On Feb 24, 2012, at 9:25 AM, Kyle Banerjee wrote:
>> One of the questions this raises is what we are/aren't allowed to do in
>> terms of harvesting full-text. While I realise we could get into legal
>> stuff here, at the moment we want to put that question to one side. Instead
>> we want to consider what Google, and other search engines, do, the
>> mechanisms available to control this, and what we do, and the equivalent
>> mechanisms - our starting point is that we don't feel we should be at a
>> disadvantage to a web search engine in our harvesting and use of repository
>> Of course, Google and other crawlers can crawl the bits of the repository
>> that are on the open web, and 'good' crawlers will obey the contents of
>> We use OAI-PMH, and while we often see (usually general and sometimes
>> contradictory) statements about what we can/can't do with the contents of a
>> repository (or a specific record), it feels like there isn't a nice simple
>> mechanism for a repository to say "don't harvest this bit".
> I would argue there is -- the whole point of OAI-PMH is to make stuff
> available for harvesting. If someone goes to the trouble of making things
> available via a protocol that exists only to make things harvestable and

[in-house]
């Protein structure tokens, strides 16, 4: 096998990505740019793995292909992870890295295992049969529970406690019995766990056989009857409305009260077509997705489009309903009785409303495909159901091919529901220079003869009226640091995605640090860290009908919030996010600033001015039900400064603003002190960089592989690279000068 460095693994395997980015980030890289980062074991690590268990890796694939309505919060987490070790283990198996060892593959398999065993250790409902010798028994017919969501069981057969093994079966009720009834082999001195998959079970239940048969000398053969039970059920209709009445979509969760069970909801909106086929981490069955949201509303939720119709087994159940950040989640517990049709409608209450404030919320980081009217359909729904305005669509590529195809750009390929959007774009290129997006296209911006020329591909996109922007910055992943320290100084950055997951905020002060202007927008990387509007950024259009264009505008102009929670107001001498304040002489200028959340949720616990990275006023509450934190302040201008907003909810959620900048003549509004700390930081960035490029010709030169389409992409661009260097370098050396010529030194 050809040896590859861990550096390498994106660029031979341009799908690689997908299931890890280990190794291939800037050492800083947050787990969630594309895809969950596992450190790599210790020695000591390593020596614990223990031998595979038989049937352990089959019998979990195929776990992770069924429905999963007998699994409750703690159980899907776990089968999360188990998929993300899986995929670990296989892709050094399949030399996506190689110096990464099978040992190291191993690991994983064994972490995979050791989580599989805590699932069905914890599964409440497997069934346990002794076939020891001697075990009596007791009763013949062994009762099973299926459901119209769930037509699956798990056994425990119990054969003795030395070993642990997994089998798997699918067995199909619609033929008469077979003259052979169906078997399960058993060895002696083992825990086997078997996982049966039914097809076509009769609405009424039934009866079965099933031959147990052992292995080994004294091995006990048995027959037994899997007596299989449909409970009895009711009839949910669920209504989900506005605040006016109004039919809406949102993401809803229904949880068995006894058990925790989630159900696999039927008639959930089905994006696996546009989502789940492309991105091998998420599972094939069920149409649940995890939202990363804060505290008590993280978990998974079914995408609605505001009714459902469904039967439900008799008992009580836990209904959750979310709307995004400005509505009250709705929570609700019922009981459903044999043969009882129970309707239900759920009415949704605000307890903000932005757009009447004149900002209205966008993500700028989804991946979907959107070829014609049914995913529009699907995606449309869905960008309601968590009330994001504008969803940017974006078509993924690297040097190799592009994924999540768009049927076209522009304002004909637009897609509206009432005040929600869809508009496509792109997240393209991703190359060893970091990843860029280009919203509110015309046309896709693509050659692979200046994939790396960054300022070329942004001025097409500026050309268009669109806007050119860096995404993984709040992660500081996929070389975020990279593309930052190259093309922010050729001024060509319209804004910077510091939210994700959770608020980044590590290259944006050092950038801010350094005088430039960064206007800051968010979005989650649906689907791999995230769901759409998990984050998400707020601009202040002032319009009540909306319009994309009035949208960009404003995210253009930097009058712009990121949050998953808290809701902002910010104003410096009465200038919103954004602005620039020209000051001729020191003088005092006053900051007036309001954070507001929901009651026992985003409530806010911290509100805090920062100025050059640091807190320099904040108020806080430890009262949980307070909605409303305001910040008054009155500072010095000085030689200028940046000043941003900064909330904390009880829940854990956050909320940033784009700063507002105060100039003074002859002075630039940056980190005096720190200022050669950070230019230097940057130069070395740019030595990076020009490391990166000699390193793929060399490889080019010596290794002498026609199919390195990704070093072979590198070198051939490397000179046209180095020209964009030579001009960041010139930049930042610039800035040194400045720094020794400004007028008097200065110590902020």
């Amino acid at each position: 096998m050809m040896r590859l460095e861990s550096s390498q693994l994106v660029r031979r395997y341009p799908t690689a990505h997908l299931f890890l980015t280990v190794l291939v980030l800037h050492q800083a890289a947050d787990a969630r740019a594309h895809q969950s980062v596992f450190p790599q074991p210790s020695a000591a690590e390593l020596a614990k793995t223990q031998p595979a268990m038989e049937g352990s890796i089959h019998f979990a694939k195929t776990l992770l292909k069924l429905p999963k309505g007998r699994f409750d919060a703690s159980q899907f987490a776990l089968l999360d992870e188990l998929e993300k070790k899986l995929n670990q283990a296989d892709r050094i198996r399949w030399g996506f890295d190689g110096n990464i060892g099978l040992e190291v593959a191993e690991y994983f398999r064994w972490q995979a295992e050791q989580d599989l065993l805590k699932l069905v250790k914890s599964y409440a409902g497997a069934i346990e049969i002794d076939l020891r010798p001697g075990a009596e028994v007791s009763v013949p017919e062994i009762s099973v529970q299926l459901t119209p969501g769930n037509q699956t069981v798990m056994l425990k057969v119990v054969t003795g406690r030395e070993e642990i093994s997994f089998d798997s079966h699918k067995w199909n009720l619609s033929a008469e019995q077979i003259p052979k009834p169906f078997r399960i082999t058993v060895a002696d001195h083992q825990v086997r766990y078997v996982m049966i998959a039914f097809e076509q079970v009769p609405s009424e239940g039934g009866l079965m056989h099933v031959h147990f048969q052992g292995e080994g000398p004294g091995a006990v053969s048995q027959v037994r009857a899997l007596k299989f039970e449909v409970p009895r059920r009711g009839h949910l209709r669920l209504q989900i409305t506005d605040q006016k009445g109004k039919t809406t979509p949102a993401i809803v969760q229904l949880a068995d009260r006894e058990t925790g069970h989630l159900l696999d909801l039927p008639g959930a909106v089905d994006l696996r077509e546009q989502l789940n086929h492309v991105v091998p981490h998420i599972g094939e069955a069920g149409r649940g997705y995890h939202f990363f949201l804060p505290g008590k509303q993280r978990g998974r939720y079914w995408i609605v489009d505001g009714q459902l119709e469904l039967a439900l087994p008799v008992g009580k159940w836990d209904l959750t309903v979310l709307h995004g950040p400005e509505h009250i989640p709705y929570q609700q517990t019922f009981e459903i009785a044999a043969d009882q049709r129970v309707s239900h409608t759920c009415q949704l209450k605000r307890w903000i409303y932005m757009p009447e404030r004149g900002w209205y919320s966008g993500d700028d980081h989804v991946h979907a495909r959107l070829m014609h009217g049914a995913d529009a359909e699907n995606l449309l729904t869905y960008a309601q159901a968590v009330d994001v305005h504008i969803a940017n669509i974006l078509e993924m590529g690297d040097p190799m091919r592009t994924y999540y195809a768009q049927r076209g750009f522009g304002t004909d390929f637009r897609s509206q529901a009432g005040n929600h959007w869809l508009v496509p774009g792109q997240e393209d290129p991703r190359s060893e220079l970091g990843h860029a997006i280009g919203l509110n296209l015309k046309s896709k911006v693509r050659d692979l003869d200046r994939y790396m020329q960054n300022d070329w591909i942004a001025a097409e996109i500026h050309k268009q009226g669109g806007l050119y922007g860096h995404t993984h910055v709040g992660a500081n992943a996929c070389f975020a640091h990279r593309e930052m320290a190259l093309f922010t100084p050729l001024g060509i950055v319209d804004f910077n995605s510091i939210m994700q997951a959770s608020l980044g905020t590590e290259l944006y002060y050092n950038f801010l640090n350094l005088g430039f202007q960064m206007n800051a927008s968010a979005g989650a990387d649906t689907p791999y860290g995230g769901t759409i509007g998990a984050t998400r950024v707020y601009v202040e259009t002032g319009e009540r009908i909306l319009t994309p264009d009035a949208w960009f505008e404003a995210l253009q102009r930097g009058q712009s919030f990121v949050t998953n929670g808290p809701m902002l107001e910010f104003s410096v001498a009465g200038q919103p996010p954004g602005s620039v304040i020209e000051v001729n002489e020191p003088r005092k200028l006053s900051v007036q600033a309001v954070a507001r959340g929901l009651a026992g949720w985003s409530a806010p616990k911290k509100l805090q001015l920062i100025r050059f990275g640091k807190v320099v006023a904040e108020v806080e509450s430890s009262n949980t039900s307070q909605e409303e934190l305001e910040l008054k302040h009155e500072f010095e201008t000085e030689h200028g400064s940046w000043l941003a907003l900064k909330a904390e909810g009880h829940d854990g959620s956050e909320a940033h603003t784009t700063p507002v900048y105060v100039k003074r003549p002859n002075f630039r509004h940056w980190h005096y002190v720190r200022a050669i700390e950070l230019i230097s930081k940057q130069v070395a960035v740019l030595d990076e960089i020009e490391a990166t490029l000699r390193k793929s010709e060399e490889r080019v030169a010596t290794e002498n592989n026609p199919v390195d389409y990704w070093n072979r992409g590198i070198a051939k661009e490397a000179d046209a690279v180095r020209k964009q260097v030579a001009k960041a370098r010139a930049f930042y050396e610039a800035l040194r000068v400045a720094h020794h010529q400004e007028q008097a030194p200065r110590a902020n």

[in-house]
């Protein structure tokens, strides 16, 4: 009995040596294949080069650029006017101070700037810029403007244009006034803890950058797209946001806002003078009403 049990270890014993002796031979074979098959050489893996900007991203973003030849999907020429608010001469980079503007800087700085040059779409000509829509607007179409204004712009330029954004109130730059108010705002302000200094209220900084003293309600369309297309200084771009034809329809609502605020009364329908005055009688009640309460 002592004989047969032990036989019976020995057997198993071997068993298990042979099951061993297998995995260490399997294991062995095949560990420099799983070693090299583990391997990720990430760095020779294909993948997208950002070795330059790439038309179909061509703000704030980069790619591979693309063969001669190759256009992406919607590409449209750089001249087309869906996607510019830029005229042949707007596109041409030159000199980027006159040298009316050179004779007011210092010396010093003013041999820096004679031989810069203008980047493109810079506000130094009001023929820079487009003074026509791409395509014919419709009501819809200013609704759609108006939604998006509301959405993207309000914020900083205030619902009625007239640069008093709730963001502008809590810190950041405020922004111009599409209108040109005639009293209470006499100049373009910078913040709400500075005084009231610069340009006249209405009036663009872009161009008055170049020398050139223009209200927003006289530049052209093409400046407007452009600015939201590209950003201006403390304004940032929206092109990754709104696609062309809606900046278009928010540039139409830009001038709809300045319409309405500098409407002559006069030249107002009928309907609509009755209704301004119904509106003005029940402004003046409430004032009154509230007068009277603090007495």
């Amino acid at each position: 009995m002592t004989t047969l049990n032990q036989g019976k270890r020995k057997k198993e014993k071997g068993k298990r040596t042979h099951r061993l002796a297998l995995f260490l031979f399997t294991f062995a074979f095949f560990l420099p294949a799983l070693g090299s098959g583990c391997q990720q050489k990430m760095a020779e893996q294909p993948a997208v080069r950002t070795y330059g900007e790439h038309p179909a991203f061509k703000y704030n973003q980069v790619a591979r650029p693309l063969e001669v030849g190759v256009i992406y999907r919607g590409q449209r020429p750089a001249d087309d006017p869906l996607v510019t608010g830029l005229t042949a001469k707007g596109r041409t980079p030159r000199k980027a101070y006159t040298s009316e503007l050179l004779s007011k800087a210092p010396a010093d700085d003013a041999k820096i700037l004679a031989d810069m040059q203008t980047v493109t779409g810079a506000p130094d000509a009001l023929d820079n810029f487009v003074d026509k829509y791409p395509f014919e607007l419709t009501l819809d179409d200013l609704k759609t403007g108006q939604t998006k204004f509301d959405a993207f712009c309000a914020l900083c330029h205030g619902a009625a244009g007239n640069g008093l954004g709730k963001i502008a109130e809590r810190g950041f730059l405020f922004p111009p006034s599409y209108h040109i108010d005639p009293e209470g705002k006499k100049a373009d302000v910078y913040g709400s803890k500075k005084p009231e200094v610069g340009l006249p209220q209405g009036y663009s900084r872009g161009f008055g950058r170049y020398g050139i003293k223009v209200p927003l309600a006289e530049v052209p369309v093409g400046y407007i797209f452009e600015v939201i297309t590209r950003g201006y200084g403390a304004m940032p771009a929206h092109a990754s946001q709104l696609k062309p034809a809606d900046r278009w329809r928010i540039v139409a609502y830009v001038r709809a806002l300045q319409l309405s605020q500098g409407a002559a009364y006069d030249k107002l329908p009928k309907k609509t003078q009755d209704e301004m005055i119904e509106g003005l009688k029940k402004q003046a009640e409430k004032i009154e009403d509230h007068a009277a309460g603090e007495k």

> then doesn't want it harvested, you can dismiss them as being totally
I see it like the people who request that their pages not be cached elsewhere -- they want to make their object 'discoverable', but they want to control the access to those objects -- so it's one thing for a search engine to get a copy, but they don't want that search engine being an agent to distribute copies to others.
Eg, all of the journal publishers who charge access fees -- they want people to find that they have a copy of that article that you're interested in ... but they want to collect their $35 for you to read it.
In the case of scientific data, the problem is that to make stuff discoverable, we often have to perform some lossy transformation to fit some metadata standard, and those standards rarely have mechanisms for describing error (accuracy, precision, etc.). You can do some science with the catalog records, but it's going to introduce some bias into your results, so you're typically better of getting the data from the archive. (and sometimes, they have nice clean catalogs in FITS, VOTable, CDF, NetCDF, HDF or whatever their discipline's preferred data format is)
Also, I don't know if things have changed in the last year, but I seem to remember someone mentioning at last year's RDAP (Research Data Access & Preservation) summit that Google had coordinated with some libraries for feeds from their catalogs, but was only interested in books, not other objects.
I don't know how other search engines might use data from OAI-PMH, or if they'd filter it because they didn't consider it to be information they cared about.